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  1. Uptake and Disposition of Gases and Vapors in the Respiratory Tract Paul M. Schlosser U.S. Environmental Protection Agency National Center for Environmental Assessment schlosser.paul@epa.gov, 919-541-4130 This presentation only describes my professional opinion and does not necessarily reflect EPA policy.

  2. Why do we care about uptake & disposition of gases in the respiratory tract (RT)? • Portal of entry for rest of body • Toxicity to RT tissues Paul M. Schlosser - UNC TOXC 207 Lecture

  3. Dosimetry: Quantitative Biology & Physiology • Most of this lecture will focus on qualitative aspects of biology and gas properties that determine uptake. • But dosimetry is ultimately quantitative! • Some algebra will be shown and part of the exam question will involve algebra and/or calculations. Paul M. Schlosser - UNC TOXC 207 Lecture

  4. Dibasic esters: olfactory mucosa (sustentacular cells) Ozone: conducting airways Formaldehyde: transitional & respiratory mucosa of nasal passages Butadiene: lung tumors Different Gases  Different Targets … Why? (Diagram courtesy of Dr. Jack R. Harkema, Professor of Comparative Physiology, Michigan State University.) Paul M. Schlosser - UNC TOXC 207 Lecture

  5. What properties of gases & vapors might effect their uptake & deposition? • Partition coefficient (“solubility”) • Reactivity Paul M. Schlosser - UNC TOXC 207 Lecture

  6. Partition Coefficients (PCs) • A PC is the affinity of gas for a “tissue” (mucus, tissue, blood) compared to air • Equilibrium constant • Solubility = total amount of a substance that can be dissolved in a medium, not relative affinity • PC values are generally the same for a given chemical across animal species • Air:respiratory tissue PC for benzene in a rat  the PC in a human Paul M. Schlosser - UNC TOXC 207 Lecture

  7. Measuring PCs • With no removal, the concentration in air and a tissue in contact will approach equilibrium • By measuring the loss of chemical from air over a tissue in a closed vial, the PC can be calculated Paul M. Schlosser - UNC TOXC 207 Lecture

  8. Measuring PCs (cont.) • PBA = [Blood]/[Air] • PTA = [Tissue]/[Air] • PTB = PTA /PBA GC Air Tissue homogenate or blood Paul M. Schlosser - UNC TOXC 207 Lecture

  9. Calculating PBA • If T moles of a gas are added to an equilibration vile with 70 ml gas volume and 30 ml blood volume, and after equilibration the concentration in the headspace (gas) is CG (M), what is PBA? • Amount in gas phase = AG = CG·0.07 l • Amount in blood = T - AG • Conc. in blood = CB = (T - AG)/0.03 l • PBA = CB/CG = (T - AG)/(CG·0.03 l) = (T - CG·0.07 l)/(CG·0.03 l) Paul M. Schlosser - UNC TOXC 207 Lecture

  10. Some Partition Coefficients Paul M. Schlosser - UNC TOXC 207 Lecture

  11. Uptake: Respiratory Exchange of Gases and Vapors Qair, Cair Qair, Calv inhaled air Lung air Calv alveolar air arterial blood venous blood Lung blood Cart Qc, Cven Qc, Cart Gas Exchange Region Qi = flow rate (volume/time) Ci = concentration in fluid “i” Mass balance: amount removed from air = amount taken up by blood Qair•(Cair – Calv) = Qc•(Cart – Cven) Alveolar air and arterial blood are presumed to be at equilibrium, defined by the partition coefficient, PB: Calv = Cart/PB Cart = (Qair•Cair + Qc•Cven)/(Qair/PB + Qc) Paul M. Schlosser - UNC TOXC 207 Lecture

  12. Blood:Air = 25 Blood:Air = 5 Blood:Air = 1 Dependence of Gas Uptake on the Blood:Air PC 60 48 36 24 12 0 Why do the concentration curves rise faster in the first 1-2 hr of exposure than later in the exposure? Exposure Concentration in blood (mg gas/ml blood) 0 2 4 6 8 10 12 Hours Paul M. Schlosser - UNC TOXC 207 Lecture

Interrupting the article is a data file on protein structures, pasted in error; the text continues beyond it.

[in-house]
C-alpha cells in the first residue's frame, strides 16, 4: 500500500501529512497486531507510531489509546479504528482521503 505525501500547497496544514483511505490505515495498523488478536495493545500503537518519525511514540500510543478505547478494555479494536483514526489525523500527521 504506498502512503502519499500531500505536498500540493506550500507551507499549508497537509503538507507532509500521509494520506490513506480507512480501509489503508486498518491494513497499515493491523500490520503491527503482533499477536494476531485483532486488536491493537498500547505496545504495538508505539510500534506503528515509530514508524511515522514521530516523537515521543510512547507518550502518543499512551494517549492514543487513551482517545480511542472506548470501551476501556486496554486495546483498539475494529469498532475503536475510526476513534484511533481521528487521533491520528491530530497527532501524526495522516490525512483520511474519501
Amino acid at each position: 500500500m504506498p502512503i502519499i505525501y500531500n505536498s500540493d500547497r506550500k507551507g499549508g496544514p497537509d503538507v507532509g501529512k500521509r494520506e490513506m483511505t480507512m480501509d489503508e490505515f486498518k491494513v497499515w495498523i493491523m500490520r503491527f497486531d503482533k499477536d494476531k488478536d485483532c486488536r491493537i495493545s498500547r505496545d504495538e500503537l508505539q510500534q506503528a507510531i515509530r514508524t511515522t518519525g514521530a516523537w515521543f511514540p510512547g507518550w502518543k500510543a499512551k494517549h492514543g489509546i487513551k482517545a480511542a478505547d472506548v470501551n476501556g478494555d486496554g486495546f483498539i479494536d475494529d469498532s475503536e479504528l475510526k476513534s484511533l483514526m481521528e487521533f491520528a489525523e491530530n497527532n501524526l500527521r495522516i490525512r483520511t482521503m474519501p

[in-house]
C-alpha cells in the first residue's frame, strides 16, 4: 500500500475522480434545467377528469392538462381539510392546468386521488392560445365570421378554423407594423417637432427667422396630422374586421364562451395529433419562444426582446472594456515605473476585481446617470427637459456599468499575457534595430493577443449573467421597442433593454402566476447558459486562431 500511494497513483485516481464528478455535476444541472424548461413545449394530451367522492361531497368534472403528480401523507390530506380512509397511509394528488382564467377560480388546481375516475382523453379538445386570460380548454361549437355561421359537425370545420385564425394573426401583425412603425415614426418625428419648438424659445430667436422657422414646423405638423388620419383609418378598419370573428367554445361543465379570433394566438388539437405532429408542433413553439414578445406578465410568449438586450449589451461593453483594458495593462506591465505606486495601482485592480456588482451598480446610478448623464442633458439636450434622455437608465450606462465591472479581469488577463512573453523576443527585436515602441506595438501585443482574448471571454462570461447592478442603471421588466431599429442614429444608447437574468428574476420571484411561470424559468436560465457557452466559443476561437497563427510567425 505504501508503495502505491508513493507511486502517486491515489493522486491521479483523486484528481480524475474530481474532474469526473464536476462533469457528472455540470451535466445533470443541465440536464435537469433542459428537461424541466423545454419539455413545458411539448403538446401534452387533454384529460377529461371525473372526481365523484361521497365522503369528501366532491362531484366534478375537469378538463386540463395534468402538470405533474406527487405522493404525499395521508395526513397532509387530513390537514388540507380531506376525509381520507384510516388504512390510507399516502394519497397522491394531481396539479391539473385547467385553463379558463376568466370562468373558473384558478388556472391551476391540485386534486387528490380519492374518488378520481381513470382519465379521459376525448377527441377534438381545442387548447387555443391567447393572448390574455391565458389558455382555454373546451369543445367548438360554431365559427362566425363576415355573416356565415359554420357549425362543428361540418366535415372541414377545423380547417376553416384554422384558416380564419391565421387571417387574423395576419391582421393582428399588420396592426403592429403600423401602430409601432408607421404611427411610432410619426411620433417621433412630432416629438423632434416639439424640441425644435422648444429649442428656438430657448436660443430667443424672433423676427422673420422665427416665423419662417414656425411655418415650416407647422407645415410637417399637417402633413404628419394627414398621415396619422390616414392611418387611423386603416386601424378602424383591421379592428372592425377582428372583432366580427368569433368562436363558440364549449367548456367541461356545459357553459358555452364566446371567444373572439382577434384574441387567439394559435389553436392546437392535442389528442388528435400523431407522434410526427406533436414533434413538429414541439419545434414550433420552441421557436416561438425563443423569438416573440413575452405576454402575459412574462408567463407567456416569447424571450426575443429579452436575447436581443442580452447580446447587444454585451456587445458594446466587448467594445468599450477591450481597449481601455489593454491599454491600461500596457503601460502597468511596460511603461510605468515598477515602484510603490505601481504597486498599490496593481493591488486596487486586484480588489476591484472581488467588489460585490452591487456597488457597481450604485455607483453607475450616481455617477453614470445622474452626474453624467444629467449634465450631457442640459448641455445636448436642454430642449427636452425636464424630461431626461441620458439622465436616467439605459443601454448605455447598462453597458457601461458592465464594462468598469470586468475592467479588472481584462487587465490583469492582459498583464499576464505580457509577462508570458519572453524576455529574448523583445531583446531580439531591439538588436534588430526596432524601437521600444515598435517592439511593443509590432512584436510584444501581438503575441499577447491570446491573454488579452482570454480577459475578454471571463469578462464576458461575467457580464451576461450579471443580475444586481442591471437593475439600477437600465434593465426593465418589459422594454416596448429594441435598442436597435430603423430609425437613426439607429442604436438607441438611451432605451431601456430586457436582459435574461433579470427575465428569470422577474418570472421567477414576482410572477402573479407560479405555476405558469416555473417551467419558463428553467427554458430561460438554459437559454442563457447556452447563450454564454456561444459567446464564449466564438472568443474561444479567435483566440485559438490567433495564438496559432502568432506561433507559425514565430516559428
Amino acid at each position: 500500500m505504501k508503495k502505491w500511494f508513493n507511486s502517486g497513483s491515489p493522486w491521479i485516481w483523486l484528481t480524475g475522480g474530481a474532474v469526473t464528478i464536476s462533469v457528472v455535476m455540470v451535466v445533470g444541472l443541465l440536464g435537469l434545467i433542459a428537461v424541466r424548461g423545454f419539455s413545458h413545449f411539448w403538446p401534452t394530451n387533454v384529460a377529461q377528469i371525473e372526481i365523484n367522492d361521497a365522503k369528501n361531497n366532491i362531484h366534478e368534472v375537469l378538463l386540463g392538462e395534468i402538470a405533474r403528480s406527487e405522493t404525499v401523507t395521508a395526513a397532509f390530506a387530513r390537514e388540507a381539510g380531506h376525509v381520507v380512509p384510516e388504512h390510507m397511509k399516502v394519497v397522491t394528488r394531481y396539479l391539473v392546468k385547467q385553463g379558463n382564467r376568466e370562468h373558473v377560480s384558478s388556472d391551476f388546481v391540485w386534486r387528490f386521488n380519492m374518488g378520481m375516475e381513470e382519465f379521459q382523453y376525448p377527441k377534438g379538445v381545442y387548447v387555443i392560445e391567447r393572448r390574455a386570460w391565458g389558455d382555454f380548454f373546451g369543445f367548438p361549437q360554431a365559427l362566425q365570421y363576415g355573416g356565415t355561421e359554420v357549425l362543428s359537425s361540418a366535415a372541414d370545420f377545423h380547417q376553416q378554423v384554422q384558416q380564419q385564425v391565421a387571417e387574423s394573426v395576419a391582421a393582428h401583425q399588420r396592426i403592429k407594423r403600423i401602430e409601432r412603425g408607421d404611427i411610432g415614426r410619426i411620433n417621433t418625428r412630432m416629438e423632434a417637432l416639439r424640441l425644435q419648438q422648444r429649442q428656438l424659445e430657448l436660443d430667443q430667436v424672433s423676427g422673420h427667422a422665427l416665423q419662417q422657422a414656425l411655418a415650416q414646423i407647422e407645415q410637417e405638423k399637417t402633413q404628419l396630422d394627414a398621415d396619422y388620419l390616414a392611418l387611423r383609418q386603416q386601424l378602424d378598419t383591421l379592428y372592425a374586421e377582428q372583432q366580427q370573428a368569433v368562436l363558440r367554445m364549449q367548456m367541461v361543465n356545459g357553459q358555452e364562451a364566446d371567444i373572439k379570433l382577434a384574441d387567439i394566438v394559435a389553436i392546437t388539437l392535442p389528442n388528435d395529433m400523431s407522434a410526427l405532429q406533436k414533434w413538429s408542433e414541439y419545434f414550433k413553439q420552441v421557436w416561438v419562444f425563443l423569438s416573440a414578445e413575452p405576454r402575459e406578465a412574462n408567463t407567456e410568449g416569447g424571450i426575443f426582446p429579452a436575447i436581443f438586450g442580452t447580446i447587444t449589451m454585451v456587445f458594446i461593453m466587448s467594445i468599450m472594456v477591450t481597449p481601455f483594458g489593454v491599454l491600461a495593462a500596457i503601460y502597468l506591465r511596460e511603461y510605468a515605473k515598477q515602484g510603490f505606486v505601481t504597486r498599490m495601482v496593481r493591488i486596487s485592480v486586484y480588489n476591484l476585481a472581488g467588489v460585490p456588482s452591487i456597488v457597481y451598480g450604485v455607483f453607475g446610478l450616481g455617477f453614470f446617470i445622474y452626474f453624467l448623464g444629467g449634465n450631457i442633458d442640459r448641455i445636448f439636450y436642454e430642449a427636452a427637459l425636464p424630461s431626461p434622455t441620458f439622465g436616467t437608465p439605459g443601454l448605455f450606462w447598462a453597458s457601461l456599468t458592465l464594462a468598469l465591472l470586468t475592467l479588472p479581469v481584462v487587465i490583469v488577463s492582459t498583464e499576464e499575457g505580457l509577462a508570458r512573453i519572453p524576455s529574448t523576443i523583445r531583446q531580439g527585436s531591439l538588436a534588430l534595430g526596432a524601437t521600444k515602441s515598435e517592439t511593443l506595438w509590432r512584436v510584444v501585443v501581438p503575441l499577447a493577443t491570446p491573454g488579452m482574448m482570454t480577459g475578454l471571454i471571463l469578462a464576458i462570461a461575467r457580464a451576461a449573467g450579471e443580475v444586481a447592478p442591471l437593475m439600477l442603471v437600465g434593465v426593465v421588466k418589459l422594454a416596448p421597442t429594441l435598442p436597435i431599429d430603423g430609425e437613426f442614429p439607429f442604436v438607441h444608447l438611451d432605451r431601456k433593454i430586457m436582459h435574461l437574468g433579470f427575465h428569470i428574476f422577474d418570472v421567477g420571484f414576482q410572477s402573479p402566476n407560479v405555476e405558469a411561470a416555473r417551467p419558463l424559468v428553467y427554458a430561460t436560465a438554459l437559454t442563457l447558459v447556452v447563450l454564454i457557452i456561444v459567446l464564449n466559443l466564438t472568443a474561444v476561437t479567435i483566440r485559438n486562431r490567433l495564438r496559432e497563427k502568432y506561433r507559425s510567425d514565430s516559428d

13. Concept: Driving Force • The rate of movement of a substance from one medium to another is proportional to the extent of disequilibrium between them • Likewise, if the concentration differs between one location and another within a medium, there will be diffusion from the higher to lower concentration location, with rate proportional to the difference Paul M. Schlosser - UNC TOXC 207 Lecture

  14. PC Air Air Time More time CB/CA 0 Blood 0 Time Driving Force (cont.) • The lack of equilibrium, or difference in concentration from equilibrium, can be thought of as a driving force for transport As system approaches equilibrium, the rate of “uptake” into blood decreases. Paul M. Schlosser - UNC TOXC 207 Lecture

  15. Gas Property: Reactivity • Reactivity: the tendency of a gas to react with constituents of mucus and/or tissue • Removes the gas • Forms products • Can be quantified by first-order reaction rate-constant, k (at low concentrations) • Highly reactive gases are removed quickly • Keeps concentration of the gas in lining low • Keeps driving force for uptake high • Reactive gases are taken up more rapidly than non-reactive, all else being equal Paul M. Schlosser - UNC TOXC 207 Lecture

  16. Uptake of Reactive vs. Inert Gas Lumen Mucus Epithelium Blood-perfused tissue Air flow in Non-intuitive: more reactive gases are taken up faster but have lower concentrations in tissue! Gas concentration Inert gas Reactive gas Distance Paul M. Schlosser - UNC TOXC 207 Lecture

  17. RT Dosimetry Distribution Reactive/high-PC gas Inert/low-PC gas (Diagram courtesy of Dr. Jack R. Harkema, Professor of Comparative Physiology, Michigan State University.) Paul M. Schlosser - UNC TOXC 207 Lecture

  18. Dibasic esters: olfactory mucosa (sustentacular cells) Ozone: conducting airways Formaldehyde: transitional & respiratory mucosa of nasal passages Butadiene: lung tumors Gas Properties  Distribution (Diagram courtesy of Dr. Jack R. Harkema, Professor of Comparative Physiology, Michigan State University.) Paul M. Schlosser - UNC TOXC 207 Lecture

  19. What properties of the respiratory tract might effect uptake & deposition? • Anatomy • Shape/geometry • Surface area • Thickness (mucus, tissue) • Removal of compound • Blood perfusion • Metabolism Paul M. Schlosser - UNC TOXC 207 Lecture

  20. Effect of Anatomy • Processes of uptake • Convection (Airflow, Blood Perfusion) • Diffusion • Concepts • Driving Force • Resistance • Role of surface area Paul M. Schlosser - UNC TOXC 207 Lecture

  21. Convection • Convection occurs when molecules of a dilute material (gas or vapor) are carried by the flow of a ‘bulk’ fluid (air or blood) • When air containing a toxic gas is inhaled, convection carries the gas down into the respiratory tract • Airway geometry effects the direction & velocity of airflow • This in turn has a significant effect on the site of deposition of some gases Paul M. Schlosser - UNC TOXC 207 Lecture

  22. Anatomy - Rat Cross-Section • Histological section of F344 • rat nose. Major airways or • meatuses: • DM - dorsal medial • MM - middle medial • SVM - superior ventral medial • IVM - inferior ventral medial • DL - dorsal lateral • ML - middle lateral • VL - ventral lateral From Morgan et al., Toxicol Appl Pharmacol, 110:223-240, 1991. Paul M. Schlosser - UNC TOXC 207 Lecture

  23. Anatomy - Rat vs. Monkey Rat (Nostrils) (Not to scale!) Monkey From Morgan et al., Toxicol Appl Pharmacol, 110:223-240, 1991. Paul M. Schlosser - UNC TOXC 207 Lecture